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Alec Cowan

Earlier this year, in a time now alien to many of us, I attended a Seattle XR conference on assignment. The event was hosted by Vulcan, a local and globally recognized documentary company started by the late Paul Allen, with the goal of increasing awareness toward conservation, scarcity, and injustice around the world. The main event space was crowded with makeshift booths advertising VR experiences, lines of over-the-eye headsets dotting the perimeter with opportunities to climb tropical flora, view traditional dance rituals, and see whales just off coral reefs.

This conference was about the future of immersive storytelling, featuring the…

It’s fair to say that anime, especially in the United States, has somewhat of a negative image. This may be partially due to what’s called, in the lexicon, a “weeb” (short for weeaboo): someone obsessed with Japanese culture, arguably to the point of wanting to be Japanese themselves. Most commonly, it connotes an obsession with the food, language, and imagery of Japanese culture, often fed by a prospectively unhealthy (and sexualized) consumption of anime.

This image has become distended to anime viewership broadly, especially in the United States, where cartoons are seen as childish. …

Since I crossed over 20, life has been inextricably tied to the internet, meaning my choice to participate in digital recreation isn’t voluntary. Especially since kicking off a career, it’s rare for me to tweet or post or story because it all feels so exhibitionist, so cumbersome, because at any moment it could devolve into a tweetstorm, or an employer could see my seemingly harmless thoughts on The Dark Knight and believe it’s grounds for termination.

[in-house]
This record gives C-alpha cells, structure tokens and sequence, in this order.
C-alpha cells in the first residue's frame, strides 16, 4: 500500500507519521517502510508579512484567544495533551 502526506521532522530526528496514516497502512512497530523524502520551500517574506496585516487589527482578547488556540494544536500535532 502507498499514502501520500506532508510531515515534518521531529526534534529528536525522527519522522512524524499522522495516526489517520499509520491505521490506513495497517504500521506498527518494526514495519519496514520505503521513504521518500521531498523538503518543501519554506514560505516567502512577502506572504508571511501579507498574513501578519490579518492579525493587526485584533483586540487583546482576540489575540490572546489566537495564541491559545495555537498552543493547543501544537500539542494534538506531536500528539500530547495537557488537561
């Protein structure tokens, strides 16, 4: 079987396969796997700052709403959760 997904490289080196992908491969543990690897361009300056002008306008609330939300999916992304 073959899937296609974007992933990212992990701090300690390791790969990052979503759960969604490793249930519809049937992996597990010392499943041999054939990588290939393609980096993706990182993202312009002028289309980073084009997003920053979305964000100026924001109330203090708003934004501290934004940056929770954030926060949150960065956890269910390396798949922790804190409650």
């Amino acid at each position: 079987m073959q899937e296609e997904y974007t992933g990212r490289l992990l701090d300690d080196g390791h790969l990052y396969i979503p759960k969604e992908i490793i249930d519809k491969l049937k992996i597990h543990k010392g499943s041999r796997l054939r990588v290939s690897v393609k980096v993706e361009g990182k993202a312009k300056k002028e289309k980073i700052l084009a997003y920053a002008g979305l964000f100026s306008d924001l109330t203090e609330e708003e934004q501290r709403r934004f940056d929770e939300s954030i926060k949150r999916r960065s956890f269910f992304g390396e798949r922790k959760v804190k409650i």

Stranger things, I’m sure, have happened.

But that’s me now, a decade down the road from the first posts made by a very different…

Before the time of air travel, when the radial boundaries of the world were ever-expanding, the sea was promise. A ship was the only way to see the world, and the wayfarer’s journey manifested a deep-seated belief that the sea was possibility — possibility being made of success and failure equally. For writer Joseph Conrad, the nature of the ocean was that it was consequential.

Conrad himself was famous for denying that he was a “writer of the sea.” And yet, each of his stories gravitate toward bodies of water, to lagoons and bays and rivers and oceans. Why?


Two weavers, both cunning with an eye on royal gold, are devising a plan. The Emperor is searching for a new, decadent set of clothes, one which will separate his valiant power from any other citizen or noble in the land. But the weavers are not men of means — they can’t spin gold thread or purchase the luscious dyes.

That’s where the plan turns devilish. The weavers convince the Emperor they’ve created a garment out of beautiful invisible thread, a robe so pristine it can only be seen by the wisest. He doubts them, but not wanting to appear…

Note: I’ve spent my professional career as a reporter and producer in public radio newsrooms at KLCC, NPR, and KUOW. Dr. Chris Chavez is also a mentor and former colleague.


Journalism as an industry is experiencing intense growing pains. Newsrooms are laying off dozens of employees as megacompanies buy up local papers. Advertising revenue, once secured between the folds, is gaining near non-existent traction in digital spaces. Trust in the industry’s staple institutions is beginning to crumble as fake news floods the corners of the internet; antagonisms to the industry are rising and are regularly espoused from an increasingly bullysome…

Sunset falls on the German Bundestag in Berlin. (Alec Cowan)

Tucked on the outer edges of East Berlin lies a series of complexes. They’re typically modern, massive blocks in the shapes of Ls, Is and Ts — an alphabetic topography built by the Soviets. Step into the building at address Karl-Liebknecht-Straße 31/33, and you’re greeted by a nostalgic palette of pale yellows and retro wooden furniture. In the left side of the room is a bronze bust of Karl Marx.

In the center of the foyer is a glass case spread out over a table you could fit a family of five around. Inside you can see a scale model…

Alec Cowan

Alec is a journalist working in podcasting and public radio. Current interests include: parsing through old college notes and a cure-all for procrastination.

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